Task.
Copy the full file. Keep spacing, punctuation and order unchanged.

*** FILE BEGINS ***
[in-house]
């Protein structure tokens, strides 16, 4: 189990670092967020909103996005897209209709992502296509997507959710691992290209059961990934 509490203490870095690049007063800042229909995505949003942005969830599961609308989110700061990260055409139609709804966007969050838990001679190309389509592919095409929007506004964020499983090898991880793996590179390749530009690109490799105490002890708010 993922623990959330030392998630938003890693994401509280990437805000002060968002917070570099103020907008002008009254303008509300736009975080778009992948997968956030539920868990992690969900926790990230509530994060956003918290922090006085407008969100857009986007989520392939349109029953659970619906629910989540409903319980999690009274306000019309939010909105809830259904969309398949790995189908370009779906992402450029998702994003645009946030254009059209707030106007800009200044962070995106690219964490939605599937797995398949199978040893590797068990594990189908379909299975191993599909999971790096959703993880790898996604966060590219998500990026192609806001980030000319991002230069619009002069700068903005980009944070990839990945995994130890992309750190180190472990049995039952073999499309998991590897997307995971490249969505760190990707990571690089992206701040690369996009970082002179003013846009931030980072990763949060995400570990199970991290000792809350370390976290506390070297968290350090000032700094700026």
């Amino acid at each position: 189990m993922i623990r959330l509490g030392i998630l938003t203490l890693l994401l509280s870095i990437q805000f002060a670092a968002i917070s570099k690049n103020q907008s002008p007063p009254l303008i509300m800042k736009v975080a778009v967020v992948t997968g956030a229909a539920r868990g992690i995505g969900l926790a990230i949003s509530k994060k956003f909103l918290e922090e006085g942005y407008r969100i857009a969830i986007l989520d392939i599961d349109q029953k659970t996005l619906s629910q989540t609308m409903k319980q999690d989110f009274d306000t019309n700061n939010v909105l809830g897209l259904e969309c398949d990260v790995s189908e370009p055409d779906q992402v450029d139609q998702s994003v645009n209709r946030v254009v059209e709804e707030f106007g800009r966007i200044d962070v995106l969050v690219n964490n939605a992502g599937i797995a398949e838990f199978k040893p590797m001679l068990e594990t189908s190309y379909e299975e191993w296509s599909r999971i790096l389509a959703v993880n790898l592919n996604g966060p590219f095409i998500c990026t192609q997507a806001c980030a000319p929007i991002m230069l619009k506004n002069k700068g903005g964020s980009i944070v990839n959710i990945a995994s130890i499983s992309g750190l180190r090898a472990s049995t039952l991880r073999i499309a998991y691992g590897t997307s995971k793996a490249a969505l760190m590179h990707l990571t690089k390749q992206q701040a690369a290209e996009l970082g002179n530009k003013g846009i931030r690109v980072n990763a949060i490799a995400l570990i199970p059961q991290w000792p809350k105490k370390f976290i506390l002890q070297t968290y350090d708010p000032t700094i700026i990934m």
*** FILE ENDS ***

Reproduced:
[in-house]
């Protein structure tokens, strides 16, 4: 189990670092967020909103996005897209209709992502296509997507959710691992290209059961990934 509490203490870095690049007063800042229909995505949003942005969830599961609308989110700061990260055409139609709804966007969050838990001679190309389509592919095409929007506004964020499983090898991880793996590179390749530009690109490799105490002890708010 993922623990959330030392998630938003890693994401509280990437805000002060968002917070570099103020907008002008009254303008509300736009975080778009992948997968956030539920868990992690969900926790990230509530994060956003918290922090006085407008969100857009986007989520392939349109029953659970619906629910989540409903319980999690009274306000019309939010909105809830259904969309398949790995189908370009779906992402450029998702994003645009946030254009059209707030106007800009200044962070995106690219964490939605599937797995398949199978040893590797068990594990189908379909299975191993599909999971790096959703993880790898996604966060590219998500990026192609806001980030000319991002230069619009002069700068903005980009944070990839990945995994130890992309750190180190472990049995039952073999499309998991590897997307995971490249969505760190990707990571690089992206701040690369996009970082002179003013846009931030980072990763949060995400570990199970991290000792809350370390976290506390070297968290350090000032700094700026």
């Amino acid at each position: 189990m993922i623990r959330l509490g030392i998630l938003t203490l890693l994401l509280s870095i990437q805000f002060a670092a968002i917070s570099k690049n103020q907008s002008p007063p009254l303008i509300m800042k736009v975080a778009v967020v992948t997968g956030a229909a539920r868990g992690i995505g969900l926790a990230i949003s509530k994060k956003f909103l918290e922090e006085g942005y407008r969100i857009a969830i986007l989520d392939i599961d349109q029953k659970t996005l619906s629910q989540t609308m409903k319980q999690d989110f009274d306000t019309n700061n939010v909105l809830g897209l259904e969309c398949d990260v790995s189908e370009p055409d779906q992402v450029d139609q998702s994003v645009n209709r946030v254009v059209e709804e707030f106007g800009r966007i200044d962070v995106l969050v690219n964490n939605a992502g599937i797995a398949e838990f199978k040893p590797m001679l068990e594990t189908s190309y379909e299975e191993w296509s599909r999971i790096l389509a959703v993880n790898l592919n996604g966060p590219f095409i998500c990026t192609q997507a806001c980030a000319p929007i991002m230069l619009k506004n002069k700068g903005g964020s980009i944070v990839n959710i990945a995994s130890i499983s992309g750190l180190r090898a472990s049995t039952l991880r073999i499309a998991y691992g590897t997307s995971k793996a490249a969505l760190m590179h990707l990571t690089k390749q992206q701040a690369a290209e996009l970082g002179n530009k003013g846009i931030r690109v980072n990763a949060i490799a995400l570990i199970p059961q991290w000792p809350k105490k370390f976290i506390l002890q070297t968290y350090d708010p000032t700094i700026i990934m």